We’ve all been to “the party”. A special occasion (or no occasion at all), with friends (or a bunch of strangers), mini ecosystems where anything and everything can happen. Any gathering where a gaggle of people Reach varying levels of intoxication has the potential for ugliness or beauty, but one universal truth about parties is that, even at their dullest, most boring moments, there’s always an interesting story unfolding. As Andy Shauf puts it, in “a city the size of a dinner plate,” over the course of one night, the whole spectrum of human emotion can occur; while many may gather in one little, drunken bubble, each person leaves with a totally different experience. Shauf’s new album, The Party, revolves around his keen observations and feelings. As he sits at the centre of the dinner plate, guests spin around him, feeling love, feeling lonely, dancing, being laughed at, dying and eventually go home.
Everyone is there: Jimmy, Sherry, Alex, Martha, and ever observant Andy. Shauf’s music perfectly encapsulates the party feeling–euphoric, fun and a little sad–and creates vivid pictures of the chaotic goings-on happening around him. “Everybody’s laughing at me, I wished I’d just stayed home”, laments one guest on “Twist My Ankle”, Shauf perfectly capturing their embarrassment. Jimmy’s best friend says “You know I’ve never really met someone like you,” to Sherry, and she says the same back to him on “Quite Like You”, and though it’s hard to tell if either one really means it, the fog of the night rolling on makes whole scene feel real.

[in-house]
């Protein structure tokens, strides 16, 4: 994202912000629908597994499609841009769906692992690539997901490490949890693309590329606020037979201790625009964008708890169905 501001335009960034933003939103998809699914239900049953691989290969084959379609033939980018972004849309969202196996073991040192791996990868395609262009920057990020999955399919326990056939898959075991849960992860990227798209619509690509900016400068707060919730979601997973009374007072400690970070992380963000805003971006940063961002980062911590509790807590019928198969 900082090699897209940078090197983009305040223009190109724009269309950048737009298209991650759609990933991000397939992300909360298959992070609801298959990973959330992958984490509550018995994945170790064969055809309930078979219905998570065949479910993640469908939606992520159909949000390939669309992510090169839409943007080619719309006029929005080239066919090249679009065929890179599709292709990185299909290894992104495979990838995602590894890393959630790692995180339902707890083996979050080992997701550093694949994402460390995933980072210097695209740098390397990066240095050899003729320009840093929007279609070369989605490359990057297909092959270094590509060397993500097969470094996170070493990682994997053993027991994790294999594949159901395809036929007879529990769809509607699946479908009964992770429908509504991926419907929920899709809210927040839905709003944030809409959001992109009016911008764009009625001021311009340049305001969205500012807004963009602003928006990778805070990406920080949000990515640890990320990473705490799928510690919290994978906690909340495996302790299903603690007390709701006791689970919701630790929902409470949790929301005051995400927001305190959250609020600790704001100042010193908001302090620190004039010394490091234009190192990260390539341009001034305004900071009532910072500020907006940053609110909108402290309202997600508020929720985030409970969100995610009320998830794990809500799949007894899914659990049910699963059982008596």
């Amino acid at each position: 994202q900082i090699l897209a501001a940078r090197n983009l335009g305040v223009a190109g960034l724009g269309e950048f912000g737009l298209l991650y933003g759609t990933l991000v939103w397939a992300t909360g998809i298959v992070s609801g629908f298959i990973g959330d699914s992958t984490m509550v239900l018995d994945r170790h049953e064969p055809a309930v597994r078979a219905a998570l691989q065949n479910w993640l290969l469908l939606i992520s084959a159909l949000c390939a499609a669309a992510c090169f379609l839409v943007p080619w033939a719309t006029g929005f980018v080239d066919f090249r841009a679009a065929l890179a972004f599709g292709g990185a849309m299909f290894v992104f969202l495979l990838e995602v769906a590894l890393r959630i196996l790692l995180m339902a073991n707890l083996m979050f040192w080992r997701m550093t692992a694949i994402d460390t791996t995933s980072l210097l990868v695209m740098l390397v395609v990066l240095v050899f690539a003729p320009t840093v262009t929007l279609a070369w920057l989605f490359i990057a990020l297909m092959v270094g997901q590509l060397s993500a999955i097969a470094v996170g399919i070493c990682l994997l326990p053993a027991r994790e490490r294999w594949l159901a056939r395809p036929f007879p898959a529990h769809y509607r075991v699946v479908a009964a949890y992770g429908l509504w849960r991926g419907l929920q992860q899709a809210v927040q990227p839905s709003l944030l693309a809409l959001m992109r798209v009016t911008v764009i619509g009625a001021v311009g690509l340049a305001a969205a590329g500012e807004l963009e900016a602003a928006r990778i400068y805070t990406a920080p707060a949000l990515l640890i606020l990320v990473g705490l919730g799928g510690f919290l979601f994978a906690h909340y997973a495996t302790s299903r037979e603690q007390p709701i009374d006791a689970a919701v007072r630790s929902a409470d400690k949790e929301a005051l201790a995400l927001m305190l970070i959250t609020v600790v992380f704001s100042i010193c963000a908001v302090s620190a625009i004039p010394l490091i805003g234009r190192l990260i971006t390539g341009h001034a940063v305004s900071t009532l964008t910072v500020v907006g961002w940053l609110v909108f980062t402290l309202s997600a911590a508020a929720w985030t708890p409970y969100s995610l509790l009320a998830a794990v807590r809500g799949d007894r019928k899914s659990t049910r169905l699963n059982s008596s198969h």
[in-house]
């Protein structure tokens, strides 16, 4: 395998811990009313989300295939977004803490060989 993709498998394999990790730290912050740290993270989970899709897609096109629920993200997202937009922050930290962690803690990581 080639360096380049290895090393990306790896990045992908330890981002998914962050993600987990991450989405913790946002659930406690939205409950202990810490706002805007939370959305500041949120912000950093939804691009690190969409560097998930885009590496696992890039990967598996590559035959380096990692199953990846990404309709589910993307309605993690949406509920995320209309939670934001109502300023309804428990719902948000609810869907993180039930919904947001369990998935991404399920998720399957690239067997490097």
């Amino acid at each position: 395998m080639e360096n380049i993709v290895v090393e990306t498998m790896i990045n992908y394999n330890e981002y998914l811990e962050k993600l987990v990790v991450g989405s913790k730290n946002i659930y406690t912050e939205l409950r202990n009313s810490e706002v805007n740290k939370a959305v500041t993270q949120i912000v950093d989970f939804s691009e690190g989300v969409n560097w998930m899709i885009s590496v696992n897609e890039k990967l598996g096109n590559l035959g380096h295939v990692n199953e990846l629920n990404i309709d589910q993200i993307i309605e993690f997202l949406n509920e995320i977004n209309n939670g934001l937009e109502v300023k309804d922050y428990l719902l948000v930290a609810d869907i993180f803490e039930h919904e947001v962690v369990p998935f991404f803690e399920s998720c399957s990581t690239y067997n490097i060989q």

Along with being easy on the ears, all of the stories/songs on The Party are infinitely relatable. Who hasn’t listened to the “half-wit spilling his guts over a bottle of wine”, or scoured a house party in pursuit of a friend who may or may not be “running around or running away” from you? Heading home at the end of the night, you’re relieved the drama is over, but you can’t help but wonder what the next party will have in store. You’ll feel much the same way at the close of The Party, one of the year’s most vivid and relatable albums. At the end of heartbreaking closer “Martha Sways,” you’ll hope to be invited back to Shauf’s party over and over again.